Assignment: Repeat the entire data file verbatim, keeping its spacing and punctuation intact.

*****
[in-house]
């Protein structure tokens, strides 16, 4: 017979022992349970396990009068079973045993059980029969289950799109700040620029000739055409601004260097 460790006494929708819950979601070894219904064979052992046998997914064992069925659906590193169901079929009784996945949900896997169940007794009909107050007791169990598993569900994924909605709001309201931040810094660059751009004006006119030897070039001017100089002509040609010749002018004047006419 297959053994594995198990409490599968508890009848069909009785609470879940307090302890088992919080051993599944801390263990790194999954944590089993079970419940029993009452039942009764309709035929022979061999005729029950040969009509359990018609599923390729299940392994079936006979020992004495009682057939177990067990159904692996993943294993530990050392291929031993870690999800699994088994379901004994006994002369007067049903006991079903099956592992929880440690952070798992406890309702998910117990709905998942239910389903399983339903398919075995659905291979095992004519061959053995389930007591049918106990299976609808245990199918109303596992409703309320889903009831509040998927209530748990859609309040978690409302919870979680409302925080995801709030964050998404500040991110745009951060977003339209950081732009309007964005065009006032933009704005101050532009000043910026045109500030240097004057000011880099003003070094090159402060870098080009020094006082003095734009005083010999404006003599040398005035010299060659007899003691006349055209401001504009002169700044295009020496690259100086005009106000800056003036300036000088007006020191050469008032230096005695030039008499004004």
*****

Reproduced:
[in-house]
């Protein structure tokens, strides 16, 4: 017979022992349970396990009068079973045993059980029969289950799109700040620029000739055409601004260097 460790006494929708819950979601070894219904064979052992046998997914064992069925659906590193169901079929009784996945949900896997169940007794009909107050007791169990598993569900994924909605709001309201931040810094660059751009004006006119030897070039001017100089002509040609010749002018004047006419 297959053994594995198990409490599968508890009848069909009785609470879940307090302890088992919080051993599944801390263990790194999954944590089993079970419940029993009452039942009764309709035929022979061999005729029950040969009509359990018609599923390729299940392994079936006979020992004495009682057939177990067990159904692996993943294993530990050392291929031993870690999800699994088994379901004994006994002369007067049903006991079903099956592992929880440690952070798992406890309702998910117990709905998942239910389903399983339903398919075995659905291979095992004519061959053995389930007591049918106990299976609808245990199918109303596992409703309320889903009831509040998927209530748990859609309040978690409302919870979680409302925080995801709030964050998404500040991110745009951060977003339209950081732009309007964005065009006032933009704005101050532009000043910026045109500030240097004057000011880099003003070094090159402060870098080009020094006082003095734009005083010999404006003599040398005035010299060659007899003691006349055209401001504009002169700044295009020496690259100086005009106000800056003036300036000088007006020191050469008032230096005695030039008499004004």